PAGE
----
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Archived Comments for: Ancel Keys: a tribute

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  1. A few thoughts about Professor Ancel Keys

    stephen phinney, UC Davis (emeritus)

    28 February 2005

    Although I was saddened by the news of Ancel Keys' passing last fall, I took the opportunity to reflect upon his long and productive life.

    My most memorable encounter with Dr. Keys was in the mid-1980's, about the time that the Lipid Research Clinic Coronary Prevention Trial had demonstrated that using cholestyramine to reduce cholesterol significantly reduced coronary mortality. Of course Dr. Keys had set this study in motion two decades earlier when he undertook his Seven Countries Study, which laid the foundation for the diet, cholesterol and heart disease hypothesis. Meeting Dr. Keys by chance in a hallway at the University of Minnesota, he took the opportunity to show me a manuscript that examined long-term mortality risk relative to baseline HDL cholesterol in a cohort of Minnesota businessmen. In it, the manuscript reported that although their HDL was predictive of coronary mortality, the baseline HDL cholesterol did not correlate with overall mortality. Dr. Keys was fuming, because this manuscrit had been rejected by the major medical journals to which he had submitted it. Having set the cholesterol lowering juggernaut in motion, the nutrition establishment was not about to let him sully the picture by demonstrating that it was not the only factor that determined important outcomes such as longevity. In his early 80's, Dr Keys was still way out ahead of the consensus.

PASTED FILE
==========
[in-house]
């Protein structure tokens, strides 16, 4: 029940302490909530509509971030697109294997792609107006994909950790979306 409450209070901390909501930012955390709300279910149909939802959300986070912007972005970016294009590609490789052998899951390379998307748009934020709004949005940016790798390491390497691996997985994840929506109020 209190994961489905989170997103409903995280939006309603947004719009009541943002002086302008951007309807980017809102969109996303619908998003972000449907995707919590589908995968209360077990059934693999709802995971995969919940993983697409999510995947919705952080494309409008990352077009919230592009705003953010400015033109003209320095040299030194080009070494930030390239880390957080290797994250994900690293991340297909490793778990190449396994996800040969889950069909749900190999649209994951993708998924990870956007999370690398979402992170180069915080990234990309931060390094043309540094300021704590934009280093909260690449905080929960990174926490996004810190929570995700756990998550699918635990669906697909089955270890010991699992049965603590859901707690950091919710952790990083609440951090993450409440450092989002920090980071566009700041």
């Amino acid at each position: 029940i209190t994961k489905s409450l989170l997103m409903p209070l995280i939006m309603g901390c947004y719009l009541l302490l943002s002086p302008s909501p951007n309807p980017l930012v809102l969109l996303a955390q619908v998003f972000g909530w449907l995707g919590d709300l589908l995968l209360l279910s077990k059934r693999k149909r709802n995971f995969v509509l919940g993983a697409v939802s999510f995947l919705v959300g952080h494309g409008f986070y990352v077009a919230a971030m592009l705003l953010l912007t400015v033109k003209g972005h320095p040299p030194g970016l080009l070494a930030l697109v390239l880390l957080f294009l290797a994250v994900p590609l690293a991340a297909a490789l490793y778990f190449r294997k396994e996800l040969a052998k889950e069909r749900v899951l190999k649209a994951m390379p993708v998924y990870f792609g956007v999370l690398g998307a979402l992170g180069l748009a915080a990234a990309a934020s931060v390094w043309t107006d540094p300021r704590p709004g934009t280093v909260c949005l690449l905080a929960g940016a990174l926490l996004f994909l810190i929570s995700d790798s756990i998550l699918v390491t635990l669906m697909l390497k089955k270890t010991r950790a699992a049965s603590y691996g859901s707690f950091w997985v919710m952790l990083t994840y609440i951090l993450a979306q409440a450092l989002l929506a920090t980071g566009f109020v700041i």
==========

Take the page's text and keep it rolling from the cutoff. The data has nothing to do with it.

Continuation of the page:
While Dr. Van Itallie's piece touches upon some of Dr. Keys' many accomplishments, I think that it misses the salient fact that Dr. Keys was the preeminent thought leader in the area of nutrition in the 20th Century. He did much more than lead the remarkable team that generated The Biology of Human Starvation. From the US Army's K-ration of WWII (where the "K" stood for "Keys", who single-handedly invented it in 1939) to the multi-factorial causation of coronary disease, Ancel Keys was constantly opening up new and important territory. As is characteristic of a true thought leader, Dr. Keys was not content to sit and wait the 10-20 years for the consensus to catch up on any one of his advances, but was constantly moving forward in eager exploration.

    Dr Keys was restless and brilliant, and a true leader. He will be missed.

    Competing interests